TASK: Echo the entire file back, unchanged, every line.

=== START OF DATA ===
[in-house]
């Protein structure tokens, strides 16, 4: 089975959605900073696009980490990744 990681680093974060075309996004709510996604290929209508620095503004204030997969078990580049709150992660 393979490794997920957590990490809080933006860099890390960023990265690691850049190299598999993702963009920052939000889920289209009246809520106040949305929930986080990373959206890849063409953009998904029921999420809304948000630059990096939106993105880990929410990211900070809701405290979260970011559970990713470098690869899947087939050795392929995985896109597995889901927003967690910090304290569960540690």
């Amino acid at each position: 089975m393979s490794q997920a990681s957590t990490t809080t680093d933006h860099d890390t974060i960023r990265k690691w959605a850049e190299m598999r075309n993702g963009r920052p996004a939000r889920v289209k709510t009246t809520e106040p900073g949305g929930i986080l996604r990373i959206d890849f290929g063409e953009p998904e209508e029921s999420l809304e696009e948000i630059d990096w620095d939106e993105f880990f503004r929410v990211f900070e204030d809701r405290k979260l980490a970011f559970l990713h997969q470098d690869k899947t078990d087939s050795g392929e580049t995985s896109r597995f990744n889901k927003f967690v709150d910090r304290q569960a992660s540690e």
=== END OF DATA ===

[in-house]
């Protein structure tokens, strides 16, 4: 089975959605900073696009980490990744 990681680093974060075309996004709510996604290929209508620095503004204030997969078990580049709150992660 393979490794997920957590990490809080933006860099890390960023990265690691850049190299598999993702963009920052939000889920289209009246809520106040949305929930986080990373959206890849063409953009998904029921999420809304948000630059990096939106993105880990929410990211900070809701405290979260970011559970990713470098690869899947087939050795392929995985896109597995889901927003967690910090304290569960540690």
């Amino acid at each position: 089975m393979s490794q997920a990681s957590t990490t809080t680093d933006h860099d890390t974060i960023r990265k690691w959605a850049e190299m598999r075309n993702g963009r920052p996004a939000r889920v289209k709510t009246t809520e106040p900073g949305g929930i986080l996604r990373i959206d890849f290929g063409e953009p998904e209508e029921s999420l809304e696009e948000i630059d990096w620095d939106e993105f880990f503004r929410v990211f900070e204030d809701r405290k979260l980490a970011f559970l990713h997969q470098d690869k899947t078990d087939s050795g392929e580049t995985s896109r597995f990744n889901k927003f967690v709150d910090r304290q569960a992660s540690e």